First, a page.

AIDS Forum: Circumcision A Major Means of Curbing HIV Infections
Three new studies support earlier conclusions that circumcision is a valuable tool in combating the spread of HIV, attendees at a conference in Rome heard, according to a July 20 AFP report.
In South Africa, a circumcision initiative resulted in a 76 percent drop in new HIV infections. This spared untold thousands of men and women; according to researchers, without the circumcision program, the infection rate would have been 58 percent higher.
The AIDS pandemic has ravaged parts of Africa. The king of one tiny nation, Swaziland, recently took the drastic step of appealing to all male subjects to undergo the medical procedure, which is thought to offer protection against the disease by removing tissue that is especially vulnerable to HIV, the virus that causes AIDS.
"This study is a fantastic result for a simple intervention which costs 40 euros (56 dollars), takes 20 minutes, and has to be done only once in a lifetime," declared the Society for Family Health’s David Lewis, who is also associated with South Africa’s University of the Witwatersrand.
The article noted that the new results bolster previous studies, undertaken in 2006, in several African nations.
"After pondering risks and benefits, health watchdogs set in motion circumcision campaigns in 13 sub-Saharan countries that have been badly hit by the AIDS virus," the AFP reported. "As of mid-2010, around 175,000 circumcisions had been carried out in the 13 countries considered priorities, according to UNAIDS."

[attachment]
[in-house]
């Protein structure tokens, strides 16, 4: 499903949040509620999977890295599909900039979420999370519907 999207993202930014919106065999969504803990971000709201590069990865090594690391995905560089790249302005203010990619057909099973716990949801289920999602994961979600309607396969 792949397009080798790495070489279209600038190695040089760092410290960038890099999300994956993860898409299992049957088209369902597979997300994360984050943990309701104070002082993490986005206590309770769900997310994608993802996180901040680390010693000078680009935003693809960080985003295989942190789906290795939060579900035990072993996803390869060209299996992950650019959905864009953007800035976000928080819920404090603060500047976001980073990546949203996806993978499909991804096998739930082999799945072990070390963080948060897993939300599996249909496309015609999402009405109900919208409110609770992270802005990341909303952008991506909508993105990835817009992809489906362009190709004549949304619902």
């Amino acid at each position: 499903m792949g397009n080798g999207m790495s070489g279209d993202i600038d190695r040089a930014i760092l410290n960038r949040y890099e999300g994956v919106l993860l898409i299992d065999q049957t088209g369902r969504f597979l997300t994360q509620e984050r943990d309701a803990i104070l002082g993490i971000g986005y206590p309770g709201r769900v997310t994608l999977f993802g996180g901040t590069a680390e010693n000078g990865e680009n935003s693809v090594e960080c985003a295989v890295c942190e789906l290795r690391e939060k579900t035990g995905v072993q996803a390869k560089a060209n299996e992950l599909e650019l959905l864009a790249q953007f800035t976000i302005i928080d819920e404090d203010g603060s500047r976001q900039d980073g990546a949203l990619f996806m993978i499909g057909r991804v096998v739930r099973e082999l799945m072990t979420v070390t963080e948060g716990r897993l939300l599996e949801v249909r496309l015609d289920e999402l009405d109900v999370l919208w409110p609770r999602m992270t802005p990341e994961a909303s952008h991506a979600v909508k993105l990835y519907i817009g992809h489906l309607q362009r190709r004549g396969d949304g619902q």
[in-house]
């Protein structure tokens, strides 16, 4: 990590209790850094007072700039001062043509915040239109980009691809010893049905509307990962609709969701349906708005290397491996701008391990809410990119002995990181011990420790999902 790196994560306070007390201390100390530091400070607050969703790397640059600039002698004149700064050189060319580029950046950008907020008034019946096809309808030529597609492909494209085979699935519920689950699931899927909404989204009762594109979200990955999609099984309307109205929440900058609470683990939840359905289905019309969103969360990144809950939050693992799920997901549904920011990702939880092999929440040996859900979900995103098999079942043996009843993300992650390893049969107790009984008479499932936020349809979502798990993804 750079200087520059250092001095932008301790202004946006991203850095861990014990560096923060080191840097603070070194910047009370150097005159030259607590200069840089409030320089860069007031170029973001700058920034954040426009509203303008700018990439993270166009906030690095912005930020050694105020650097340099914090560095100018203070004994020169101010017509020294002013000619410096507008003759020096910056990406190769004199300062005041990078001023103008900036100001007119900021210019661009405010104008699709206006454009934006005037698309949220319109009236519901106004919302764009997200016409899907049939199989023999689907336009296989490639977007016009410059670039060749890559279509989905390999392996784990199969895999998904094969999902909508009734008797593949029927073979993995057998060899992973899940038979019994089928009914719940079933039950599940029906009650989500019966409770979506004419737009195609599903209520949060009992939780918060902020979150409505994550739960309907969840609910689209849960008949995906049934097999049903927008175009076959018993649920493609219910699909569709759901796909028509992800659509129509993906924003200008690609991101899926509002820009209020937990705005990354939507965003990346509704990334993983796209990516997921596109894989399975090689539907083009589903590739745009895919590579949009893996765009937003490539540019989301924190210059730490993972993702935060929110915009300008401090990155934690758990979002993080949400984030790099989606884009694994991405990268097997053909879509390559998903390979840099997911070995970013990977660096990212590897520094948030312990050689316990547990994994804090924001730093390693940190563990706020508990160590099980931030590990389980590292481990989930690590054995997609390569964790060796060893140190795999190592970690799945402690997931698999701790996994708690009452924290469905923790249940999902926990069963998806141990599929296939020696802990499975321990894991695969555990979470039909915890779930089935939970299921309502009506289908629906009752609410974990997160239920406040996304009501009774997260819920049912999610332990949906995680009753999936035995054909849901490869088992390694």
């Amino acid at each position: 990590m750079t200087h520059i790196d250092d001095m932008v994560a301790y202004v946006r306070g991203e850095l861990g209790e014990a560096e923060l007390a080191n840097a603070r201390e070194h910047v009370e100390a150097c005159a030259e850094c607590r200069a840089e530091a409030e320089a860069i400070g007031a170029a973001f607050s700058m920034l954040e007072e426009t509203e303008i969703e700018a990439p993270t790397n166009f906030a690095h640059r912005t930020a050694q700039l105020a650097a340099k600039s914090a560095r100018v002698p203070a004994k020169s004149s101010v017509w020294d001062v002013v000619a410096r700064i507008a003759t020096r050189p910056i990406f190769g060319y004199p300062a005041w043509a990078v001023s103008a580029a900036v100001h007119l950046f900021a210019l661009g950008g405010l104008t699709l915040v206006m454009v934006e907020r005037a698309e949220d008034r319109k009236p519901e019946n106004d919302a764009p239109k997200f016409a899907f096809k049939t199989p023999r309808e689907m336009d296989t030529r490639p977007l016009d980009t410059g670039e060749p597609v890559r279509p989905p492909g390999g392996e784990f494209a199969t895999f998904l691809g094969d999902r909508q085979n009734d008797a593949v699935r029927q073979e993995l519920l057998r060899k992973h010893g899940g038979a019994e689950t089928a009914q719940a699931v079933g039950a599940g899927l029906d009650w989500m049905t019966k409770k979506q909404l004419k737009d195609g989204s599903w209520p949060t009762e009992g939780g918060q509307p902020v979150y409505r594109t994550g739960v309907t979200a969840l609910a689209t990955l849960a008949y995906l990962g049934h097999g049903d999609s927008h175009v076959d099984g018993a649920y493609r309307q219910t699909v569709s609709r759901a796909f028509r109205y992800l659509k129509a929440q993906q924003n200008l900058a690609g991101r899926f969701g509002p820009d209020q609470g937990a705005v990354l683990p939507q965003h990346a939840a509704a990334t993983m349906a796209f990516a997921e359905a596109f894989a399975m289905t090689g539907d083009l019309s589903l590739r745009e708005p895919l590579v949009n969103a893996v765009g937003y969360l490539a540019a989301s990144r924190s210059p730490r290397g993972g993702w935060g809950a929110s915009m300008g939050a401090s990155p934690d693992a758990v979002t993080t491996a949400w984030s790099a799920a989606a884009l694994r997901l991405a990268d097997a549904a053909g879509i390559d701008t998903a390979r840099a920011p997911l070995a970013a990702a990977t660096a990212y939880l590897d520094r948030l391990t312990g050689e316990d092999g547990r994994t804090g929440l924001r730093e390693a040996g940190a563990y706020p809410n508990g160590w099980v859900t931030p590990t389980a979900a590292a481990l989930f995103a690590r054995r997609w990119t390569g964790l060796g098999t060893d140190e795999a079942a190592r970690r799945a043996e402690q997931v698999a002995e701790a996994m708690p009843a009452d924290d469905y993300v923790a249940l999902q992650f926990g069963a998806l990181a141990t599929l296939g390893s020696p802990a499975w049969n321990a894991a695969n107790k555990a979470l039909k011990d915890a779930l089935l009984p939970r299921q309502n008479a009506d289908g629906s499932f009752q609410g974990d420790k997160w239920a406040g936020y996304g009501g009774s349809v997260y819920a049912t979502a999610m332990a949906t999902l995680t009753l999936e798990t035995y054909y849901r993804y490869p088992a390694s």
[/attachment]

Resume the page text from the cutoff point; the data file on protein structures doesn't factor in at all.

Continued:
The new results came from a three-year study carried out in a South African township, Orange Farm. Over 20,000 men in the township, most of them 15 - 24, underwent the procedure, the AFP reported.
Two additional studies also shed light on the issue, which has excited suspicion in Africa and controversy in America. One study done at the University of Makerere polled over 300 circumcised men, who said that they enjoyed sex more after the operation. interviewed 316 men, average age 22, who had been circumcised between February and September 2009.
A survey of Western Kenyan men who underwent circumcision found that getting the procedure done did not, as some feared, create a false sense of invulnerability to the virus. Circumcised men there reported that they used safer sex practices such as wearing condoms at the same rate as uncircumcised men.
King Mswati III has taken up circumcision as a weapon in the fight against AIDS, encouraging all the young of his nation to undergo the operation in order to fight the virus, which he likened to a "terrorist."